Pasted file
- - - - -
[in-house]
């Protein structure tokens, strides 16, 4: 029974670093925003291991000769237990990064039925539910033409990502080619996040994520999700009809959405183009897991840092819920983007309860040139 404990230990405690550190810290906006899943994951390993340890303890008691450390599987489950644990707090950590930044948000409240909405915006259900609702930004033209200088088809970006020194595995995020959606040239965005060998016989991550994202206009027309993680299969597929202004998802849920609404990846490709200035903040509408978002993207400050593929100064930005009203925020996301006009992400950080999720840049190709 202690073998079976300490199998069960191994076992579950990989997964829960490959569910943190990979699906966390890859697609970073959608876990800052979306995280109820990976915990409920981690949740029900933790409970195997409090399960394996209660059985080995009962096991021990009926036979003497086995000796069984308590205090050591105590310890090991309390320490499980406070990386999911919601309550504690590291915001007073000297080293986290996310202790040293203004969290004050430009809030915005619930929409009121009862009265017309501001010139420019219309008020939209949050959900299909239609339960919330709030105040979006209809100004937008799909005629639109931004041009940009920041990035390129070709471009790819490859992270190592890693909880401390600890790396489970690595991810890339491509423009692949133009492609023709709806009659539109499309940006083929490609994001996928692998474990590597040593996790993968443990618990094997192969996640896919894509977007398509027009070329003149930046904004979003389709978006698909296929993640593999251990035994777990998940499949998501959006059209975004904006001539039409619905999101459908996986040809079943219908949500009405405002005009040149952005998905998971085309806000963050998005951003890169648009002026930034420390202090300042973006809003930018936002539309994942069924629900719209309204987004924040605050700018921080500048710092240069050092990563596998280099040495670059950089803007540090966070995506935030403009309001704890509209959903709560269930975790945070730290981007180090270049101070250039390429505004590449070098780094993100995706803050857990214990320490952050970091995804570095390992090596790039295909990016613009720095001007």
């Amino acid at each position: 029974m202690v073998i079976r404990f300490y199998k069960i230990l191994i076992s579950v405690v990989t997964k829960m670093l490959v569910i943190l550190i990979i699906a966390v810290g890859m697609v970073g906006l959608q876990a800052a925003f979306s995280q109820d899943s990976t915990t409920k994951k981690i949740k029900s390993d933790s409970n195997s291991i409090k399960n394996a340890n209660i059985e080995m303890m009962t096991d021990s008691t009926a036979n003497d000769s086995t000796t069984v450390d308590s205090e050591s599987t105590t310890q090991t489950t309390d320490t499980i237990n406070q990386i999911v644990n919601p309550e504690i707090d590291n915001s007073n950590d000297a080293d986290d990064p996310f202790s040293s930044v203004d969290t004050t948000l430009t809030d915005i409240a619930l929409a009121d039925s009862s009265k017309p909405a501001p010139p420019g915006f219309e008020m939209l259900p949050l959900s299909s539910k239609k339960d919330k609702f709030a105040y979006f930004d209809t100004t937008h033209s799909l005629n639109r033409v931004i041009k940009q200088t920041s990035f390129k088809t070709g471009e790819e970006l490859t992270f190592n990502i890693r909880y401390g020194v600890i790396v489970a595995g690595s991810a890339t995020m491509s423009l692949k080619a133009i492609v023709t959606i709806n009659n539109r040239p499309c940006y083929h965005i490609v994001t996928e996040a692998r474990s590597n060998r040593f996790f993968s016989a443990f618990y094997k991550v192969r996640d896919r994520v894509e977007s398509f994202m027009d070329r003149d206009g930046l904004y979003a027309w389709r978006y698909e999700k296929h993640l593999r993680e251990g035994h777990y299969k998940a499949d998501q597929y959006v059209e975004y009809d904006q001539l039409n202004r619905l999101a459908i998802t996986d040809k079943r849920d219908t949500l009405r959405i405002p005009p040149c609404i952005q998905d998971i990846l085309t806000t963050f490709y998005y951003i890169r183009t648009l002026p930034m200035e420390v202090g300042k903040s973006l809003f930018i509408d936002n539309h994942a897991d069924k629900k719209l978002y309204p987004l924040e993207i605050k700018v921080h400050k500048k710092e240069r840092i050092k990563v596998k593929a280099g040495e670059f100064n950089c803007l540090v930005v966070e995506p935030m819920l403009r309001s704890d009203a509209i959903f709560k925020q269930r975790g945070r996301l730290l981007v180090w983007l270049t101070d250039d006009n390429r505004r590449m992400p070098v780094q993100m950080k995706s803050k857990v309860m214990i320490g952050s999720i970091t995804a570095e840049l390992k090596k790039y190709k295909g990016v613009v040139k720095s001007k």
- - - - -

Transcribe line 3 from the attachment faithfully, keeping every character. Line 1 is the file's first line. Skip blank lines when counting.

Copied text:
């Amino acid at each position: 029974m202690v073998i079976r404990f300490y199998k069960i230990l191994i076992s579950v405690v990989t997964k829960m670093l490959v569910i943190l550190i990979i699906a966390v810290g890859m697609v970073g906006l959608q876990a800052a925003f979306s995280q109820d899943s990976t915990t409920k994951k981690i949740k029900s390993d933790s409970n195997s291991i409090k399960n394996a340890n209660i059985e080995m303890m009962t096991d021990s008691t009926a036979n003497d000769s086995t000796t069984v450390d308590s205090e050591s599987t105590t310890q090991t489950t309390d320490t499980i237990n406070q990386i999911v644990n919601p309550e504690i707090d590291n915001s007073n950590d000297a080293d986290d990064p996310f202790s040293s930044v203004d969290t004050t948000l430009t809030d915005i409240a619930l929409a009121d039925s009862s009265k017309p909405a501001p010139p420019g915006f219309e008020m939209l259900p949050l959900s299909s539910k239609k339960d919330k609702f709030a105040y979006f930004d209809t100004t937008h033209s799909l005629n639109r033409v931004i041009k940009q200088t920041s990035f390129k088809t070709g471009e790819e970006l490859t992270f190592n990502i890693r909880y401390g020194v600890i790396v489970a595995g690595s991810a890339t995020m491509s423009l692949k080619a133009i492609v023709t959606i709806n009659n539109r040239p499309c940006y083929h965005i490609v994001t996928e996040a692998r474990s590597n060998r040593f996790f993968s016989a443990f618990y094997k991550v192969r996640d896919r994520v894509e977007s398509f994202m027009d070329r003149d206009g930046l904004y979003a027309w389709r978006y698909e999700k296929h993640l593999r993680e251990g035994h777990y299969k998940a499949d998501q597929y959006v059209e975004y009809d904006q001539l039409n202004r619905l999101a459908i998802t996986d040809k079943r849920d219908t949500l009405r959405i405002p005009p040149c609404i952005q998905d998971i990846l085309t806000t963050f490709y998005y951003i890169r183009t648009l002026p930034m200035e420390v202090g300042k903040s973006l809003f930018i509408d936002n539309h994942a897991d069924k629900k719209l978002y309204p987004l924040e993207i605050k700018v921080h400050k500048k710092e240069r840092i050092k990563v596998k593929a280099g040495e670059f100064n950089c803007l540090v930005v966070e995506p935030m819920l403009r309001s704890d009203a509209i959903f709560k925020q269930r975790g945070r996301l730290l981007v180090w983007l270049t101070d250039d006009n390429r505004r590449m992400p070098v780094q993100m950080k995706s803050k857990v309860m214990i320490g952050s999720i970091t995804a570095e840049l390992k090596k790039y190709k295909g990016v613009v040139k720095s001007k």